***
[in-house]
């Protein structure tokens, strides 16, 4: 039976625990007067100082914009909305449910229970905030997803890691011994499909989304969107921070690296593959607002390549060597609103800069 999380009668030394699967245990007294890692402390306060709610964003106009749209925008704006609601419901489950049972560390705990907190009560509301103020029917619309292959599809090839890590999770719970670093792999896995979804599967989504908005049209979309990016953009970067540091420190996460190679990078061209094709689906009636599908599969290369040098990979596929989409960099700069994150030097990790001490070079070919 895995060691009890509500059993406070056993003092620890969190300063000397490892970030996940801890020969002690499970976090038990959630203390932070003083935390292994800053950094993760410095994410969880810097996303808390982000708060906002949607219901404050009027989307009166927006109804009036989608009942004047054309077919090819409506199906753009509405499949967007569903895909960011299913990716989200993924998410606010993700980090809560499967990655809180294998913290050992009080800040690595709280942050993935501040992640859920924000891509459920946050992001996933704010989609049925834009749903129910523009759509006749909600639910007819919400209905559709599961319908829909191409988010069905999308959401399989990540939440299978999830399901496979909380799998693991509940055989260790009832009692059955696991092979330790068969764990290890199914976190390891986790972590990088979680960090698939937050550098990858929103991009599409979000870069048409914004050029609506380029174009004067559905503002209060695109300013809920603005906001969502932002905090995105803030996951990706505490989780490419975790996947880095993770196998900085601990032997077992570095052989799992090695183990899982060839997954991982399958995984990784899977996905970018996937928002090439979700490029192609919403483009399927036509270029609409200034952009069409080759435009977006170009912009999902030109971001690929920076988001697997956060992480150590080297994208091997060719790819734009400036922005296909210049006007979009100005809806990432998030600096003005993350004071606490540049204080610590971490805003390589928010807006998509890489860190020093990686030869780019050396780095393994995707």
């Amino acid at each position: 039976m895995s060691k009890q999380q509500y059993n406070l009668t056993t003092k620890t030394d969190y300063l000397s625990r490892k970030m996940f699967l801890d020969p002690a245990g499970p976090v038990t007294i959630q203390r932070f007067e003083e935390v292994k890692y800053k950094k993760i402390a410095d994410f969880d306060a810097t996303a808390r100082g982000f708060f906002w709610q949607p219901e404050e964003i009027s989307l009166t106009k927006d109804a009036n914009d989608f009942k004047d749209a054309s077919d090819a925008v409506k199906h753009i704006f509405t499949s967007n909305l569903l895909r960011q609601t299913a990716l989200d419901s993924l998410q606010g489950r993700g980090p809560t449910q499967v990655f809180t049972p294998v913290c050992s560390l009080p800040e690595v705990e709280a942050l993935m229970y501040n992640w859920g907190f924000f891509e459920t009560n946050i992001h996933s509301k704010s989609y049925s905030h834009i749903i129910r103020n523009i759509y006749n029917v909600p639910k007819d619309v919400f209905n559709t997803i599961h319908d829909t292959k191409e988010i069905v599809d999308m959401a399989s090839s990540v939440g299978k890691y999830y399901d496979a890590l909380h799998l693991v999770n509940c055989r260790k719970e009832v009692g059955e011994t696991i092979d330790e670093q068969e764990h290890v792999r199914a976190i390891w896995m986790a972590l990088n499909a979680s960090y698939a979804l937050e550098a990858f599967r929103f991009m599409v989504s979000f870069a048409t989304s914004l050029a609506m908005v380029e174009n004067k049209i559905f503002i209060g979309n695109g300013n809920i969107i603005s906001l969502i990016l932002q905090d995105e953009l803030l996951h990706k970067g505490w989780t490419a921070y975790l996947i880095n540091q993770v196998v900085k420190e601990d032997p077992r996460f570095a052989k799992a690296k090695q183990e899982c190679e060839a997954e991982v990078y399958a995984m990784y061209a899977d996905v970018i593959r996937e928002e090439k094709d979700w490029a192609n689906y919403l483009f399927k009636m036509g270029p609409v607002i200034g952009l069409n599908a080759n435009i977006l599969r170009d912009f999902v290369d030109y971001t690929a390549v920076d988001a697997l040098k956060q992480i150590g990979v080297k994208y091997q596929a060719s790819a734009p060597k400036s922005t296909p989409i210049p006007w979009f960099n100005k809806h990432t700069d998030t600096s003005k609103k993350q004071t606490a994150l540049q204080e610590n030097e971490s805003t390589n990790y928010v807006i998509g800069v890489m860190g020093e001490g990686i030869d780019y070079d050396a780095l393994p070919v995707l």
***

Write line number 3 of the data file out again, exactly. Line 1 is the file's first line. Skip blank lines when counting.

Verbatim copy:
């Amino acid at each position: 039976m895995s060691k009890q999380q509500y059993n406070l009668t056993t003092k620890t030394d969190y300063l000397s625990r490892k970030m996940f699967l801890d020969p002690a245990g499970p976090v038990t007294i959630q203390r932070f007067e003083e935390v292994k890692y800053k950094k993760i402390a410095d994410f969880d306060a810097t996303a808390r100082g982000f708060f906002w709610q949607p219901e404050e964003i009027s989307l009166t106009k927006d109804a009036n914009d989608f009942k004047d749209a054309s077919d090819a925008v409506k199906h753009i704006f509405t499949s967007n909305l569903l895909r960011q609601t299913a990716l989200d419901s993924l998410q606010g489950r993700g980090p809560t449910q499967v990655f809180t049972p294998v913290c050992s560390l009080p800040e690595v705990e709280a942050l993935m229970y501040n992640w859920g907190f924000f891509e459920t009560n946050i992001h996933s509301k704010s989609y049925s905030h834009i749903i129910r103020n523009i759509y006749n029917v909600p639910k007819d619309v919400f209905n559709t997803i599961h319908d829909t292959k191409e988010i069905v599809d999308m959401a399989s090839s990540v939440g299978k890691y999830y399901d496979a890590l909380h799998l693991v999770n509940c055989r260790k719970e009832v009692g059955e011994t696991i092979d330790e670093q068969e764990h290890v792999r199914a976190i390891w896995m986790a972590l990088n499909a979680s960090y698939a979804l937050e550098a990858f599967r929103f991009m599409v989504s979000f870069a048409t989304s914004l050029a609506m908005v380029e174009n004067k049209i559905f503002i209060g979309n695109g300013n809920i969107i603005s906001l969502i990016l932002q905090d995105e953009l803030l996951h990706k970067g505490w989780t490419a921070y975790l996947i880095n540091q993770v196998v900085k420190e601990d032997p077992r996460f570095a052989k799992a690296k090695q183990e899982c190679e060839a997954e991982v990078y399958a995984m990784y061209a899977d996905v970018i593959r996937e928002e090439k094709d979700w490029a192609n689906y919403l483009f399927k009636m036509g270029p609409v607002i200034g952009l069409n599908a080759n435009i977006l599969r170009d912009f999902v290369d030109y971001t690929a390549v920076d988001a697997l040098k956060q992480i150590g990979v080297k994208y091997q596929a060719s790819a734009p060597k400036s922005t296909p989409i210049p006007w979009f960099n100005k809806h990432t700069d998030t600096s003005k609103k993350q004071t606490a994150l540049q204080e610590n030097e971490s805003t390589n990790y928010v807006i998509g800069v890489m860190g020093e001490g990686i030869d780019y070079d050396a780095l393994p070919v995707l």